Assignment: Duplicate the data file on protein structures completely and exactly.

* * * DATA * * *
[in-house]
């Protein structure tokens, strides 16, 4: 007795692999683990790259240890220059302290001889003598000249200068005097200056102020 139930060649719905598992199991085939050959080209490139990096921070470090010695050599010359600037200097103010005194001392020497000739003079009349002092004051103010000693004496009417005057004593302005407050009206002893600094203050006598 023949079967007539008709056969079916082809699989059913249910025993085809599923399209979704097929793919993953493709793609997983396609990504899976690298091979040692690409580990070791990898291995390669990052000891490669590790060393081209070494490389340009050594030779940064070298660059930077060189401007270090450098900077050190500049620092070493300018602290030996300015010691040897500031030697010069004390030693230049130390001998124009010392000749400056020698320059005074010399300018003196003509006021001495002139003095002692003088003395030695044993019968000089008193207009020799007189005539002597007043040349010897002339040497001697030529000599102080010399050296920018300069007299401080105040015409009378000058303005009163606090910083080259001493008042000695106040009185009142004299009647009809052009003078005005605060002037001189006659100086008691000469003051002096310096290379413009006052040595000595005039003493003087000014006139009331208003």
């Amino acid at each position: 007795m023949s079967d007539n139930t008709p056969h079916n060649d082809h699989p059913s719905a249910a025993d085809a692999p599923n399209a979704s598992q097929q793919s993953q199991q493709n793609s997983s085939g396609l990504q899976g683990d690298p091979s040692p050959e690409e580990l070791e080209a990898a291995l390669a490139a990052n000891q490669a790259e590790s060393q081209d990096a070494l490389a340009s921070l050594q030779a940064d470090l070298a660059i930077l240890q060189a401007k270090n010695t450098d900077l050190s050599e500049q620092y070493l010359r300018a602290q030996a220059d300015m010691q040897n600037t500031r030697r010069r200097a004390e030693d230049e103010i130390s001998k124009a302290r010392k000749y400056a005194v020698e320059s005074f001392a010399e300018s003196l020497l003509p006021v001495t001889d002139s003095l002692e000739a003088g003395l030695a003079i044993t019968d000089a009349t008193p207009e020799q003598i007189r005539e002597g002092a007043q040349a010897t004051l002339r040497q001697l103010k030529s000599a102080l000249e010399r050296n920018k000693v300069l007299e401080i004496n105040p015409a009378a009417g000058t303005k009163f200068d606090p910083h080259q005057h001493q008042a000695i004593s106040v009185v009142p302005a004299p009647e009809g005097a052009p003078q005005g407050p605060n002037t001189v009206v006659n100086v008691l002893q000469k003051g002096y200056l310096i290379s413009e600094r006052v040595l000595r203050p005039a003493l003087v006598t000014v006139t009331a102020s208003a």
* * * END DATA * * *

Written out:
[in-house]
């Protein structure tokens, strides 16, 4: 007795692999683990790259240890220059302290001889003598000249200068005097200056102020 139930060649719905598992199991085939050959080209490139990096921070470090010695050599010359600037200097103010005194001392020497000739003079009349002092004051103010000693004496009417005057004593302005407050009206002893600094203050006598 023949079967007539008709056969079916082809699989059913249910025993085809599923399209979704097929793919993953493709793609997983396609990504899976690298091979040692690409580990070791990898291995390669990052000891490669590790060393081209070494490389340009050594030779940064070298660059930077060189401007270090450098900077050190500049620092070493300018602290030996300015010691040897500031030697010069004390030693230049130390001998124009010392000749400056020698320059005074010399300018003196003509006021001495002139003095002692003088003395030695044993019968000089008193207009020799007189005539002597007043040349010897002339040497001697030529000599102080010399050296920018300069007299401080105040015409009378000058303005009163606090910083080259001493008042000695106040009185009142004299009647009809052009003078005005605060002037001189006659100086008691000469003051002096310096290379413009006052040595000595005039003493003087000014006139009331208003």
């Amino acid at each position: 007795m023949s079967d007539n139930t008709p056969h079916n060649d082809h699989p059913s719905a249910a025993d085809a692999p599923n399209a979704s598992q097929q793919s993953q199991q493709n793609s997983s085939g396609l990504q899976g683990d690298p091979s040692p050959e690409e580990l070791e080209a990898a291995l390669a490139a990052n000891q490669a790259e590790s060393q081209d990096a070494l490389a340009s921070l050594q030779a940064d470090l070298a660059i930077l240890q060189a401007k270090n010695t450098d900077l050190s050599e500049q620092y070493l010359r300018a602290q030996a220059d300015m010691q040897n600037t500031r030697r010069r200097a004390e030693d230049e103010i130390s001998k124009a302290r010392k000749y400056a005194v020698e320059s005074f001392a010399e300018s003196l020497l003509p006021v001495t001889d002139s003095l002692e000739a003088g003395l030695a003079i044993t019968d000089a009349t008193p207009e020799q003598i007189r005539e002597g002092a007043q040349a010897t004051l002339r040497q001697l103010k030529s000599a102080l000249e010399r050296n920018k000693v300069l007299e401080i004496n105040p015409a009378a009417g000058t303005k009163f200068d606090p910083h080259q005057h001493q008042a000695i004593s106040v009185v009142p302005a004299p009647e009809g005097a052009p003078q005005g407050p605060n002037t001189v009206v006659n100086v008691l002893q000469k003051g002096y200056l310096i290379s413009e600094r006052v040595l000595r203050p005039a003493l003087v006598t000014v006139t009331a102020s208003a």